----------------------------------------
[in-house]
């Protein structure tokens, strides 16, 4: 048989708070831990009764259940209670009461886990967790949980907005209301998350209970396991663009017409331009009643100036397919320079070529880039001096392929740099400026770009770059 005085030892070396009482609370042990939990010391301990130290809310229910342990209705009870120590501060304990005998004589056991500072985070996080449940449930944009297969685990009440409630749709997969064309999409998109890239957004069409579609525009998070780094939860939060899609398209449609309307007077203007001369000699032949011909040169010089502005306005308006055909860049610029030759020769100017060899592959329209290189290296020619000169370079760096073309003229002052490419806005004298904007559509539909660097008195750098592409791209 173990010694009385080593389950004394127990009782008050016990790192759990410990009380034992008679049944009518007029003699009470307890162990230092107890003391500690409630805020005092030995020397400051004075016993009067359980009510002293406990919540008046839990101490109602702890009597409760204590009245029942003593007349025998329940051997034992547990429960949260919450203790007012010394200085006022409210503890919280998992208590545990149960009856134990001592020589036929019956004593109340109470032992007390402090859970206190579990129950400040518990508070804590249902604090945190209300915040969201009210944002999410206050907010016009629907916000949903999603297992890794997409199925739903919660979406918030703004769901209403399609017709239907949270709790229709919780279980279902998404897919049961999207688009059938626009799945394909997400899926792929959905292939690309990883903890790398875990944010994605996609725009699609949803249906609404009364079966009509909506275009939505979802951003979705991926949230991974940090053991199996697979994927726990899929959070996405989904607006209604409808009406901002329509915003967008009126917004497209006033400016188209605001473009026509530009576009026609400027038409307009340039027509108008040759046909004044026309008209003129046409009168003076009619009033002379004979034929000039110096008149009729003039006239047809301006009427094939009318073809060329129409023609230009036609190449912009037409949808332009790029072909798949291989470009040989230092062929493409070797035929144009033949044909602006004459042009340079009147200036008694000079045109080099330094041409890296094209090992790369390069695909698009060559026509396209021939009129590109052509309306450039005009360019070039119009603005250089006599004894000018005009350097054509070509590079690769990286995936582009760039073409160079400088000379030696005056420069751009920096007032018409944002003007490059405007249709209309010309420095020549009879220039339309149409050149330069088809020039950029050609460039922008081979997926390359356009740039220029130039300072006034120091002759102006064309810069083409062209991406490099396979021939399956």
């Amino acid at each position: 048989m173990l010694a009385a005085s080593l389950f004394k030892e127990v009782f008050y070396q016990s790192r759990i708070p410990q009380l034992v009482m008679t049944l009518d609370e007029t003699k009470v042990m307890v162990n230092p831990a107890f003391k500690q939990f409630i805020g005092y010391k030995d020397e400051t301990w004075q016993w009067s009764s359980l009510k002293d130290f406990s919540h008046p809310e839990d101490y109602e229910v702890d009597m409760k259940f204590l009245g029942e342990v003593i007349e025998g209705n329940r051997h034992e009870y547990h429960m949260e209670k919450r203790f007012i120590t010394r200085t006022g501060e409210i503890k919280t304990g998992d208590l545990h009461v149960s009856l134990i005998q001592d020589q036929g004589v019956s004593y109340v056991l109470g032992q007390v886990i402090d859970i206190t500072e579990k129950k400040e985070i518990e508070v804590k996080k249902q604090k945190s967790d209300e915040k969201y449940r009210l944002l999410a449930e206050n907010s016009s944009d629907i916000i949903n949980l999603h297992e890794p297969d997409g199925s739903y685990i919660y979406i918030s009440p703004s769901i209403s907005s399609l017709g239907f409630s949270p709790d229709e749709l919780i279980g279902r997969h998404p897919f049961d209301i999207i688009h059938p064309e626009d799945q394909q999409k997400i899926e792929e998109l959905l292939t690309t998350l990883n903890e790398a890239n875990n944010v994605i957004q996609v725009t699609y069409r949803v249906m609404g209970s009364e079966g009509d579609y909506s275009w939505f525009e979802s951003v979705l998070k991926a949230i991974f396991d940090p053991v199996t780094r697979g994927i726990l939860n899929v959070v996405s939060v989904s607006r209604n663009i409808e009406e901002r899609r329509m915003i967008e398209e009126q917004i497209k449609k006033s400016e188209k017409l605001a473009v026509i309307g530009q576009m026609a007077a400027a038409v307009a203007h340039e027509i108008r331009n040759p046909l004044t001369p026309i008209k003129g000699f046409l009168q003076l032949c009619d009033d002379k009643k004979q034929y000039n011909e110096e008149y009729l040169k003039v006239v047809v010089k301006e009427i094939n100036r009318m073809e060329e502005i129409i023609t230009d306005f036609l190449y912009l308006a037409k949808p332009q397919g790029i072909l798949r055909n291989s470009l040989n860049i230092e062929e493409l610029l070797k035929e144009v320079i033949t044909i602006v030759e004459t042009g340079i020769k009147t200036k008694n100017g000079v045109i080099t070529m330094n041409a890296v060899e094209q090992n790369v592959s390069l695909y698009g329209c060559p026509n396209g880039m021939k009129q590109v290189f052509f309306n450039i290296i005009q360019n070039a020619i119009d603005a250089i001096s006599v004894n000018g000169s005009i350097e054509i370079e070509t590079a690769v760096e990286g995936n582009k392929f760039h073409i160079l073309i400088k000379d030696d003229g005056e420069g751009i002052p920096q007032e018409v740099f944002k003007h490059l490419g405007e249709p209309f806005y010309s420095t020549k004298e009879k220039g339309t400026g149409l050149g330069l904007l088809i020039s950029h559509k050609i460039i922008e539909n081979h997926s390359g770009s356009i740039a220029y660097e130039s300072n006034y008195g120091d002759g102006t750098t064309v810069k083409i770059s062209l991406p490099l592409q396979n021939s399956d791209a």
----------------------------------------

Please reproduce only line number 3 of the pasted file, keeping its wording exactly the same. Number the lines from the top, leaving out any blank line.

């Amino acid at each position: 048989m173990l010694a009385a005085s080593l389950f004394k030892e127990v009782f008050y070396q016990s790192r759990i708070p410990q009380l034992v009482m008679t049944l009518d609370e007029t003699k009470v042990m307890v162990n230092p831990a107890f003391k500690q939990f409630i805020g005092y010391k030995d020397e400051t301990w004075q016993w009067s009764s359980l009510k002293d130290f406990s919540h008046p809310e839990d101490y109602e229910v702890d009597m409760k259940f204590l009245g029942e342990v003593i007349e025998g209705n329940r051997h034992e009870y547990h429960m949260e209670k919450r203790f007012i120590t010394r200085t006022g501060e409210i503890k919280t304990g998992d208590l545990h009461v149960s009856l134990i005998q001592d020589q036929g004589v019956s004593y109340v056991l109470g032992q007390v886990i402090d859970i206190t500072e579990k129950k400040e985070i518990e508070v804590k996080k249902q604090k945190s967790d209300e915040k969201y449940r009210l944002l999410a449930e206050n907010s016009s944009d629907i916000i949903n949980l999603h297992e890794p297969d997409g199925s739903y685990i919660y979406i918030s009440p703004s769901i209403s907005s399609l017709g239907f409630s949270p709790d229709e749709l919780i279980g279902r997969h998404p897919f049961d209301i999207i688009h059938p064309e626009d799945q394909q999409k997400i899926e792929e998109l959905l292939t690309t998350l990883n903890e790398a890239n875990n944010v994605i957004q996609v725009t699609y069409r949803v249906m609404g209970s009364e079966g009509d579609y909506s275009w939505f525009e979802s951003v979705l998070k991926a949230i991974f396991d940090p053991v199996t780094r697979g994927i726990l939860n899929v959070v996405s939060v989904s607006r209604n663009i409808e009406e901002r899609r329509m915003i967008e398209e009126q917004i497209k449609k006033s400016e188209k017409l605001a473009v026509i309307g530009q576009m026609a007077a400027a038409v307009a203007h340039e027509i108008r331009n040759p046909l004044t001369p026309i008209k003129g000699f046409l009168q003076l032949c009619d009033d002379k009643k004979q034929y000039n011909e110096e008149y009729l040169k003039v006239v047809v010089k301006e009427i094939n100036r009318m073809e060329e502005i129409i023609t230009d306005f036609l190449y912009l308006a037409k949808p332009q397919g790029i072909l798949r055909n291989s470009l040989n860049i230092e062929e493409l610029l070797k035929e144009v320079i033949t044909i602006v030759e004459t042009g340079i020769k009147t200036k008694n100017g000079v045109i080099t070529m330094n041409a890296v060899e094209q090992n790369v592959s390069l695909y698009g329209c060559p026509n396209g880039m021939k009129q590109v290189f052509f309306n450039i290296i005009q360019n070039a020619i119009d603005a250089i001096s006599v004894n000018g000169s005009i350097e054509i370079e070509t590079a690769v760096e990286g995936n582009k392929f760039h073409i160079l073309i400088k000379d030696d003229g005056e420069g751009i002052p920096q007032e018409v740099f944002k003007h490059l490419g405007e249709p209309f806005y010309s420095t020549k004298e009879k220039g339309t400026g149409l050149g330069l904007l088809i020039s950029h559509k050609i460039i922008e539909n081979h997926s390359g770009s356009i740039a220029y660097e130039s300072n006034y008195g120091d002759g102006t750098t064309v810069k083409i770059s062209l991406p490099l592409q396979n021939s399956d791209a």